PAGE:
No bridge too high: Infants decide whether to cross based on the probability of falling not the severity of the potential fall

Kari S. Kretch, Karen E. Adolph

Research output: Contribution to journalArticle

Abstract

Do infants, like adults, consider both the probability of falling and the severity of a potential fall when deciding whether to cross a bridge? Crawling and walking infants were encouraged to cross bridges varying in width over a small drop-off, a large drop-off, or no drop-off. Bridge width affects the probability of falling, whereas drop-off height affects the severity of the potential fall. For both crawlers and walkers, decisions about crossing bridges depended only on the probability of falling: As bridge width decreased, attempts to cross decreased, and gait modifications and exploration increased, but behaviors did not differ between small and large drop-off conditions. Similarly, decisions about descent depended on the probability of falling: Infants backed or crawled into the small drop-off, but avoided the large drop-off. With no drop-off, infants ran straight across. Results indicate that experienced crawlers and walkers accurately perceive affordances for locomotion, but they do not yet consider the severity of a potential fall when making decisions for action.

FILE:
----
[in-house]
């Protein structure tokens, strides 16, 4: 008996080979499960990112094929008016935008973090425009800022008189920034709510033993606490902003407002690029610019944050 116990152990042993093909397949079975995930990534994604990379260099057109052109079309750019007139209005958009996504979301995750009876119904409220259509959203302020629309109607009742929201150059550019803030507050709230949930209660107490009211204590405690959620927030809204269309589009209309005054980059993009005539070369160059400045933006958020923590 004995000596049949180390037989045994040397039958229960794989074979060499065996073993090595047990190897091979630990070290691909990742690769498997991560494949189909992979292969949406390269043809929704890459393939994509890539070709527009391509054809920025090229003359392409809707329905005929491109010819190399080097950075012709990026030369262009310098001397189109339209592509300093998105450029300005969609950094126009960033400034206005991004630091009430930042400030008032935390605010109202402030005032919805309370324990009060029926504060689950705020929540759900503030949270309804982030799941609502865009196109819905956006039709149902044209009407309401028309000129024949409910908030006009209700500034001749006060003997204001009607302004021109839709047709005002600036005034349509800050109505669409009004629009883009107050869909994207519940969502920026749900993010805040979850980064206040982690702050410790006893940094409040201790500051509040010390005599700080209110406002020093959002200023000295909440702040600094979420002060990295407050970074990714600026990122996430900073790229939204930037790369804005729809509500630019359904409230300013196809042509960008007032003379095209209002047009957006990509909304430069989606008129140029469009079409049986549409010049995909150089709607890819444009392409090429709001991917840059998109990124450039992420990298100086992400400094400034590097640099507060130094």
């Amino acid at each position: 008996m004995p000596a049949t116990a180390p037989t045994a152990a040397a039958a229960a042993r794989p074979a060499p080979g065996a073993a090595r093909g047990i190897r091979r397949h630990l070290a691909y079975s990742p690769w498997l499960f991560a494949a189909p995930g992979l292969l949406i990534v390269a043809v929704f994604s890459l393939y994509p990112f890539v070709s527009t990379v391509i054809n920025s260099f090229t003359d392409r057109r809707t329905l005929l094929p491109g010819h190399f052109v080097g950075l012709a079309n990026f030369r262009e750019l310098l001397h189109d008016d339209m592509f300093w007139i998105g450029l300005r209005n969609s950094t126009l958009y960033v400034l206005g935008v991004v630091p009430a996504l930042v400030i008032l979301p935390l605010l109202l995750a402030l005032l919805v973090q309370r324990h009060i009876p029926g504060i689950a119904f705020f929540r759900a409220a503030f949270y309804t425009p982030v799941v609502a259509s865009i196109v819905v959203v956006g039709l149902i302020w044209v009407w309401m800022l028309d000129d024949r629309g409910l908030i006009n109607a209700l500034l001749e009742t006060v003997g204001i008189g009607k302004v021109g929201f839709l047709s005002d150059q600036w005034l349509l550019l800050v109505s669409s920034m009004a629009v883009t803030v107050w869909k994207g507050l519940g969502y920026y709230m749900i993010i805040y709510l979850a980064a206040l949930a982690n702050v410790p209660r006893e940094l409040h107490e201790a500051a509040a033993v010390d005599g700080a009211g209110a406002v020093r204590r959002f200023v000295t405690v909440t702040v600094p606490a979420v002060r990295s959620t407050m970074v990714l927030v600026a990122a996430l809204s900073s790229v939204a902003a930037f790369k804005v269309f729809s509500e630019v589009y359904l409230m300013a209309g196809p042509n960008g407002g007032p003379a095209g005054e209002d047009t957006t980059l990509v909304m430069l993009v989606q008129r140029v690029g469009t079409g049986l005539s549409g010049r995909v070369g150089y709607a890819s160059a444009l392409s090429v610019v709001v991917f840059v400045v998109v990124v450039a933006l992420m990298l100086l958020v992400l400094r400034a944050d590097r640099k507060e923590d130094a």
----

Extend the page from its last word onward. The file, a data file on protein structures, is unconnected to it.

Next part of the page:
Original languageEnglish (US)
Pages (from-to)336-351
Number of pages16
JournalDevelopmental Science
Volume16
Issue number3
DOIs
StatePublished - May 2013

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Accidental Falls
Walkers
Locomotion
Gait
Walking
Decision Making

ASJC Scopus subject areas

  • Developmental and Educational Psychology
  • Cognitive Neuroscience

Cite this

No bridge too high : Infants decide whether to cross based on the probability of falling not the severity of the potential fall. / Kretch, Kari S.; Adolph, Karen E.

In: Developmental Science, Vol. 16, No. 3, 05.2013, p. 336-351.

Research output: Contribution to journalArticle

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